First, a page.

Thousands of people came out to hear a former crystal meth addict turned Christian tell his story.
Brian Welch, more commonly known by his nickname “Head,” was at Parkview Christian Church Saturday and Sunday for an on-stage talk with Pastor Tim Harlow. Welch, a founder of the metal band Korn, struggled to overcome a crystal meth, prescription drug and alcohol addiction while part of the band. He now flies solo in his music career, but is not alone. According to Welch, he has found Jesus and has him by his side.
Welch, 41, spent close to three decades using drugs of various kinds, starting with marijuana and alcohol as a teenager and later moving to cocaine and meth while an internationally-touring musician. As the band’s fame rose during the late 1990s, so did Welch’s dependencies. It was when Welch brought his drug use home, after the lengthy rock tours, that his bottoming out truly began. But thanks to an acquaintance who took him to church, Welch found a place to be comfortable with his own faults, and the turn around began.
The large stage at the front of the auditorium-style space was set for what looked like a concert on Saturday. Purple crinkled velvet banners hung floor to ceiling as a backdrop. After showing a video message that Pastor Tim's daughters made as a Father's Day gift to him, the man of the hour, Brain "Head" Welch was introduced. Welch was graciously welcomed by the crowd and took a seat on stage with the pastor. His hair was in thread-wrapped braids and his arms covered in tattoos. Not to be outdone, Pastor Tim rolled up his sleeves to reveal his own tattoos, albeit temporary ones, and the retelling of Welch’s life began.
Welch met his band members in his hometown of Bakersfield, Calif., “home of Buck Owens and Hee Haw.”
He started playing guitar at 10 years old, after his father talked him out of playing the drums. Welch used to get picked on as a child and did not feel accepted until he discovered his love and talent for music. His brother, father and peers would ask him to play songs on his guitar. In junior high he met, Reginald “Fieldy“ Arzivu, who eventually became Welch’s counterpart on bass in Korn. Fieldy originally played guitar but Head noticed he was struggling, and suggested he try bass because it had less strings. According to Welch, James “Munky” Shaffer, a guitarist in Korn, started playing guitar after a part of his finger was severed. Head sold Munky his first electric guitar for more than it was worth. Munky's Dad was not too happy with him once he realized he was swindled.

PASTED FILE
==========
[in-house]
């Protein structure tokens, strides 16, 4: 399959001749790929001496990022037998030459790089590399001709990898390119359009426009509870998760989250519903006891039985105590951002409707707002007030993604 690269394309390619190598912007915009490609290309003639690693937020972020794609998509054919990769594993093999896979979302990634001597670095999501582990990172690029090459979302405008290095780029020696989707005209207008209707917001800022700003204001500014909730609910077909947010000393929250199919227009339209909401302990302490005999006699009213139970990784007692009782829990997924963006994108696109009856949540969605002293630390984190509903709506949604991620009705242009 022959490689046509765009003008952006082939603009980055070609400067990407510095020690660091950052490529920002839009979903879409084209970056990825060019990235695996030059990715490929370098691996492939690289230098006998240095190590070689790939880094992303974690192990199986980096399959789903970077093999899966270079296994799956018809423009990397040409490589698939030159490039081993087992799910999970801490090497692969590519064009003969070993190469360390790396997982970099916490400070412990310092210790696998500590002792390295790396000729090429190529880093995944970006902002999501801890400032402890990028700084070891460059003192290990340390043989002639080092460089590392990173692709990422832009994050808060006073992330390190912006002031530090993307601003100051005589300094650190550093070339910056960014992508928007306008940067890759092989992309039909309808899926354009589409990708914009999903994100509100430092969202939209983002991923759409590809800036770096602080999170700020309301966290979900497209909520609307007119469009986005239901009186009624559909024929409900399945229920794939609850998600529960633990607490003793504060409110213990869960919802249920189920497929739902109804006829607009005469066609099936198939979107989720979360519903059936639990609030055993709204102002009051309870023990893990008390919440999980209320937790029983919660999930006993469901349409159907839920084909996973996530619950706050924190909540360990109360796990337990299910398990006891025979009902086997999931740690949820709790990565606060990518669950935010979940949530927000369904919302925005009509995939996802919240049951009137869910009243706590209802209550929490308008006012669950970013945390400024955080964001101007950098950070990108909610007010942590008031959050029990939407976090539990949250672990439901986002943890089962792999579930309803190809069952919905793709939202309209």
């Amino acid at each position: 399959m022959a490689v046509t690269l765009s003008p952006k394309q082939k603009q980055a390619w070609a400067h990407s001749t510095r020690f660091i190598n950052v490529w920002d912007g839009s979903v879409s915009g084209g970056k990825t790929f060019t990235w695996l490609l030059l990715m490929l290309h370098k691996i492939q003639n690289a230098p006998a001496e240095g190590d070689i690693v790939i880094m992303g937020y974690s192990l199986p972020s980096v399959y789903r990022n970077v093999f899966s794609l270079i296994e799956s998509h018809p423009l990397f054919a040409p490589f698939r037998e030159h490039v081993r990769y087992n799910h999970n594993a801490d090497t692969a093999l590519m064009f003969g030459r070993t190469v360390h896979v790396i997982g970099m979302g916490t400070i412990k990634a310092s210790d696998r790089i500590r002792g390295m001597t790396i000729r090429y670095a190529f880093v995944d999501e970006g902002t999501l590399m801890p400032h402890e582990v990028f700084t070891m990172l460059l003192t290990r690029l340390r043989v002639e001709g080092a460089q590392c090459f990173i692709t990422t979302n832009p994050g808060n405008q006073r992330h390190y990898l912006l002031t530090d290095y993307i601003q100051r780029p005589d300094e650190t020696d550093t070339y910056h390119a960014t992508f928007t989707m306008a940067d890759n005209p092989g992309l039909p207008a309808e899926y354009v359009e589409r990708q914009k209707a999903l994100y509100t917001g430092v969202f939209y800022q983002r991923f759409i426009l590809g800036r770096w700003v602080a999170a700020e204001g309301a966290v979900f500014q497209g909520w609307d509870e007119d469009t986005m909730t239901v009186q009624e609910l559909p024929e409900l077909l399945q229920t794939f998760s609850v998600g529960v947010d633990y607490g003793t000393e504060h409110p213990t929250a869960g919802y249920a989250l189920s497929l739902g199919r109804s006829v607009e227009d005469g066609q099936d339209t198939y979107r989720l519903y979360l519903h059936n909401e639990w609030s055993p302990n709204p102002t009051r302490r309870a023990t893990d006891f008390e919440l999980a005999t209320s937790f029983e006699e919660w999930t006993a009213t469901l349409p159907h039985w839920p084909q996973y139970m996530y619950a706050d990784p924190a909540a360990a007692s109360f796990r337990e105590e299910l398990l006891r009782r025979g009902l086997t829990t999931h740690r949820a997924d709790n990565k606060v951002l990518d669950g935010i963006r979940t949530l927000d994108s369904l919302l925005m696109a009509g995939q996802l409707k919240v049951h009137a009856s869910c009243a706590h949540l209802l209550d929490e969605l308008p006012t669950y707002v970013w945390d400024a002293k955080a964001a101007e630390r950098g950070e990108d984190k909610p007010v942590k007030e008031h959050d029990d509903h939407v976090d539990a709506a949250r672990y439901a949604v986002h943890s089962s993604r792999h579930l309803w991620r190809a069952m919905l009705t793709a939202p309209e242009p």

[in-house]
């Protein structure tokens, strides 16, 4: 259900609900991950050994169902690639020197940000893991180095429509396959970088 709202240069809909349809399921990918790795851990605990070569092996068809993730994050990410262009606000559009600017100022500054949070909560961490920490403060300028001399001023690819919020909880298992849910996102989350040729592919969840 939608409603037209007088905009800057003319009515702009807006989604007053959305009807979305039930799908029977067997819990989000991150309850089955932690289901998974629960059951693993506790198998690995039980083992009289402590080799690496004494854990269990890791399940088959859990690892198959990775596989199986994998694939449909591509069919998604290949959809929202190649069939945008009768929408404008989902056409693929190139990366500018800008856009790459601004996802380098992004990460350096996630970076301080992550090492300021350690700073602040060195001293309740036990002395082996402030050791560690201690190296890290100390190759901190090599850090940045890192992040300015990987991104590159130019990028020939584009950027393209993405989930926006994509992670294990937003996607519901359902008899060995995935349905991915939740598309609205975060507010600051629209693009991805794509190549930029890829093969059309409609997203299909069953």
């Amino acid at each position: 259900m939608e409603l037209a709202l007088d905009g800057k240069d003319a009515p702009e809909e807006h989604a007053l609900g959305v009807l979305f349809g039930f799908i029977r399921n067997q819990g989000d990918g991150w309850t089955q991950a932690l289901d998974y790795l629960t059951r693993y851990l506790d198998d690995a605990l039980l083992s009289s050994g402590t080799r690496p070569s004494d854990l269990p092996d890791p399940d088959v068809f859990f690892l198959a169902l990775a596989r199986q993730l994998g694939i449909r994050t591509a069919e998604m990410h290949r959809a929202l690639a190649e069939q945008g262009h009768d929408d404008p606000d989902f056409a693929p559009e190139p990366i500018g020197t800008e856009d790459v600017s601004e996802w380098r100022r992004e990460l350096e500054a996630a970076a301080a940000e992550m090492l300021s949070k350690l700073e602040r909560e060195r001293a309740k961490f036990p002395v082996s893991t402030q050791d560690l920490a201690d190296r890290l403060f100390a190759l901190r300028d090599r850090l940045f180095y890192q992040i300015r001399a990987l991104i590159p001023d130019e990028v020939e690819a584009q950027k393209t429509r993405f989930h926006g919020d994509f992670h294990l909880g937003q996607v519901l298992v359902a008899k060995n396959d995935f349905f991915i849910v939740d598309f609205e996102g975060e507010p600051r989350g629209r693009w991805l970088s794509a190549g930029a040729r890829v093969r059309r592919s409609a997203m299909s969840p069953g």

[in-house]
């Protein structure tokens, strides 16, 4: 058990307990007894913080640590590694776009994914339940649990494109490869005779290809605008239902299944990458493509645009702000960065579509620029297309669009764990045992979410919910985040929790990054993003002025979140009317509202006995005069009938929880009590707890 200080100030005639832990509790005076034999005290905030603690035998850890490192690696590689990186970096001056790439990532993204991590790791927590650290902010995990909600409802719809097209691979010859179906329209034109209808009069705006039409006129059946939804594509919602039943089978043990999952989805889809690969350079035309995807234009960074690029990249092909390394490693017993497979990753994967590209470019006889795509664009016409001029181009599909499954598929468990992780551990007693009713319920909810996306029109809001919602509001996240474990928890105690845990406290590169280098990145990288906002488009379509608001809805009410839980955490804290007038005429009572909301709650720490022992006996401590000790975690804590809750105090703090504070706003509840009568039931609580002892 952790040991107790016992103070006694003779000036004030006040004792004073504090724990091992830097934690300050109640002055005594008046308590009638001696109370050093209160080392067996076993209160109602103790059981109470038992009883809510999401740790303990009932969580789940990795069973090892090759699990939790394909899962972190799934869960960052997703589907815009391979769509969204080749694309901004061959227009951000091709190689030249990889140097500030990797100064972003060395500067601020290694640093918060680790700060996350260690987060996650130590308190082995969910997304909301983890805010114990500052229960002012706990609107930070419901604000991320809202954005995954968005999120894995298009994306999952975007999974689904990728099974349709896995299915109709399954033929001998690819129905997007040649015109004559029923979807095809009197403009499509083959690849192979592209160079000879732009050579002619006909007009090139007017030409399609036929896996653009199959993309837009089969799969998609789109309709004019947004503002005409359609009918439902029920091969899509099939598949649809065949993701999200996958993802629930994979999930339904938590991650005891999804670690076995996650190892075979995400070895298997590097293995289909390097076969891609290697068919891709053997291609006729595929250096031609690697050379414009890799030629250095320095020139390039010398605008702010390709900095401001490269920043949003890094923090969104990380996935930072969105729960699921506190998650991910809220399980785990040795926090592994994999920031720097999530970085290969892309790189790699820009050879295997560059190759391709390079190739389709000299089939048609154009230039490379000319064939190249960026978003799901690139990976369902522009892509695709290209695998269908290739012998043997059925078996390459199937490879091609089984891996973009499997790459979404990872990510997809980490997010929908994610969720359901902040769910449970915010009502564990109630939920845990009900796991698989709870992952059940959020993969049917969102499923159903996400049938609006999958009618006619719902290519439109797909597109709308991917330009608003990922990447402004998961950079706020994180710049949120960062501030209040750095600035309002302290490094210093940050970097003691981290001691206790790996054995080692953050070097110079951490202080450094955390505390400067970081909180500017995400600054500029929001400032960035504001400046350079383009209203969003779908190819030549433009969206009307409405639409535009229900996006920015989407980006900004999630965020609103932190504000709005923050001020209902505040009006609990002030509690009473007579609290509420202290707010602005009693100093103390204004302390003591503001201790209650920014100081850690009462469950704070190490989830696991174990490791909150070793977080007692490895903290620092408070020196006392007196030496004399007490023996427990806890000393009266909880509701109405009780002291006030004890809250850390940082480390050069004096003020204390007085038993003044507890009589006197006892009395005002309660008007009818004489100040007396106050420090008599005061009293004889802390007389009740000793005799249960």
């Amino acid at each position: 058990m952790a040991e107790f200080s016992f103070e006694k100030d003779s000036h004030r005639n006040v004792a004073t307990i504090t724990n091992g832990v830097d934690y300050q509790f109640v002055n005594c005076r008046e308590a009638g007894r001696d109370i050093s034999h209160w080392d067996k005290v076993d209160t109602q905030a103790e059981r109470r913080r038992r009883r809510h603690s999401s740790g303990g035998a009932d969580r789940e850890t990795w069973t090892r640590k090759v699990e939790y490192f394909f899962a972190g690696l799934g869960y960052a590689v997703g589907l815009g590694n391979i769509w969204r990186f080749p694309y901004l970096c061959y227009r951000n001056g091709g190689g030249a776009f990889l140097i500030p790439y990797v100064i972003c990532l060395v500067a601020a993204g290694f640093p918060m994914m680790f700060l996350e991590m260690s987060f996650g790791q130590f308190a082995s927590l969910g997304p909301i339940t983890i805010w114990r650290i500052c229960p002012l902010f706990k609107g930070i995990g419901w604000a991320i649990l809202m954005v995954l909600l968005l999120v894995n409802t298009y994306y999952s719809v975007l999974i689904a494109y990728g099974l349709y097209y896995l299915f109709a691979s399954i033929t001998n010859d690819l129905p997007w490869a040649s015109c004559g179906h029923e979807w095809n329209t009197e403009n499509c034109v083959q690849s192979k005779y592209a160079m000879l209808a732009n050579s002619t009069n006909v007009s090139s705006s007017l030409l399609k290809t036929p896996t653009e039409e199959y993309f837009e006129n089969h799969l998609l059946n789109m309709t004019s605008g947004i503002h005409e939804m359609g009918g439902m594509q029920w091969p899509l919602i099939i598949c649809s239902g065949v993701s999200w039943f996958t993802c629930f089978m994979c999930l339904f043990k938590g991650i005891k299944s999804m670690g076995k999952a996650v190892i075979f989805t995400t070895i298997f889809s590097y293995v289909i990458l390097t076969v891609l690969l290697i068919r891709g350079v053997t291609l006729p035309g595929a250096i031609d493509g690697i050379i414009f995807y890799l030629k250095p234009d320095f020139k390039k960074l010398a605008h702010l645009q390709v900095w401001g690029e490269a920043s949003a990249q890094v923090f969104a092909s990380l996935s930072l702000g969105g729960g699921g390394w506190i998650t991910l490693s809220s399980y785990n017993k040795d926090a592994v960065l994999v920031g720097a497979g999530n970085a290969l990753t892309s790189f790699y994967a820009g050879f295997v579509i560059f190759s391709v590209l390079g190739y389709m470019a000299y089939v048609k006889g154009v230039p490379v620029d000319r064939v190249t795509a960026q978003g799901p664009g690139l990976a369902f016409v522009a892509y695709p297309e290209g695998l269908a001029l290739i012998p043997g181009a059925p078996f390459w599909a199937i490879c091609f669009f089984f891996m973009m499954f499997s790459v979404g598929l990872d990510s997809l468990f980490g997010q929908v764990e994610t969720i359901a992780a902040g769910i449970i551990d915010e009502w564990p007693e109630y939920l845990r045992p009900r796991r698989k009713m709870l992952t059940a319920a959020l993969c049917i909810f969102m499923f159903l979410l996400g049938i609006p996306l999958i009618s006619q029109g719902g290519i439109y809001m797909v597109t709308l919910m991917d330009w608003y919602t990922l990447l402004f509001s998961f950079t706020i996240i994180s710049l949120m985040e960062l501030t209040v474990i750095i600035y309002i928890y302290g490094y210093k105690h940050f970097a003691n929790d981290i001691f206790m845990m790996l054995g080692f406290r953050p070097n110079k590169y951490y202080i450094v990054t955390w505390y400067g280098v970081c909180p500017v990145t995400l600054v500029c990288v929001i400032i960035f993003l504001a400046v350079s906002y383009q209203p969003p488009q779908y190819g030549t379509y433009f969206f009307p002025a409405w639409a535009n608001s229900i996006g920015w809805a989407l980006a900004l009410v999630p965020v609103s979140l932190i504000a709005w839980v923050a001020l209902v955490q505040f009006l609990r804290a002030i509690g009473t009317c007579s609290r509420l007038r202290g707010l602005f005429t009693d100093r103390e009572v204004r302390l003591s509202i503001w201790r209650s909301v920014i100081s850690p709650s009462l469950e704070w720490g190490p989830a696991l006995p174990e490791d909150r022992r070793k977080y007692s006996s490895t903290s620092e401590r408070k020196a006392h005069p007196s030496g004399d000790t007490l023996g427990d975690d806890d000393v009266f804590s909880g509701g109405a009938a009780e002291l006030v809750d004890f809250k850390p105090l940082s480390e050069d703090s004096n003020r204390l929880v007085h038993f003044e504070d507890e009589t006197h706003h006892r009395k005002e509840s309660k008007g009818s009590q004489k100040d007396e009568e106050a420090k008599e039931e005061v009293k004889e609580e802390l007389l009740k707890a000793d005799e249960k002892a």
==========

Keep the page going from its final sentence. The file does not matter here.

In 1993, the group Korn was formed with Welch, Munky, Fieldy, drummer David Silveria and vocalist Jonathan Davis. The band played small time venues until they made a name for themselves. Head quit his job at Pizza Hut when he learned that his first record deal would include a $40,000 payment to each member. But the payment did not come through as quickly as expected and he was forced to sleep on friends’ couches until it did two months later.
Head in the Clouds
Korn’s big break came in the form of a tour with metal god Ozzy Osbourne. Welch was and still is a huge fan of Osbourne's music. Welch recalls a moment when Ozzy walked into their dressing room after a performance and spoke to them. The bandmates just looked at each other because no one had any idea what Osbourne had just mumbled. Sharon Osbourne, wife of the unintelligible rocker, came to the rescue with a translation of "Ozzy is very proud of you," said with her British accent. The Parkview crowd erupted with laughter.
Welch and his wife Rebekah had a baby in 1995. They decided adoption was best and found a loving family for their child they believed they couldn’t care for. Welch was two months away from going on tour.
Giving their baby up was too much for them to handle sober and according to the rocker, they went straight to a “drug house" after giving the baby up at the hospital. Unfortunately, this is when the drug and alcohol cycle progressed further and Welch began regularly snorting cocaine and using crystal meth.
His wife gave birth to their second child, a daughter they named Jennea, in 1998. The rocker said the birth of his daughter inspired him to try again to get clean. He stopped doing drugs, joined a gym and even started eating healthier. Two months later, while on tour in Japan with Rage Against the Machine, his friends said to him "You're not going to watch Rage sober, are you?" He had a couple of beers and that spiraled him right back into all of his old drug habits.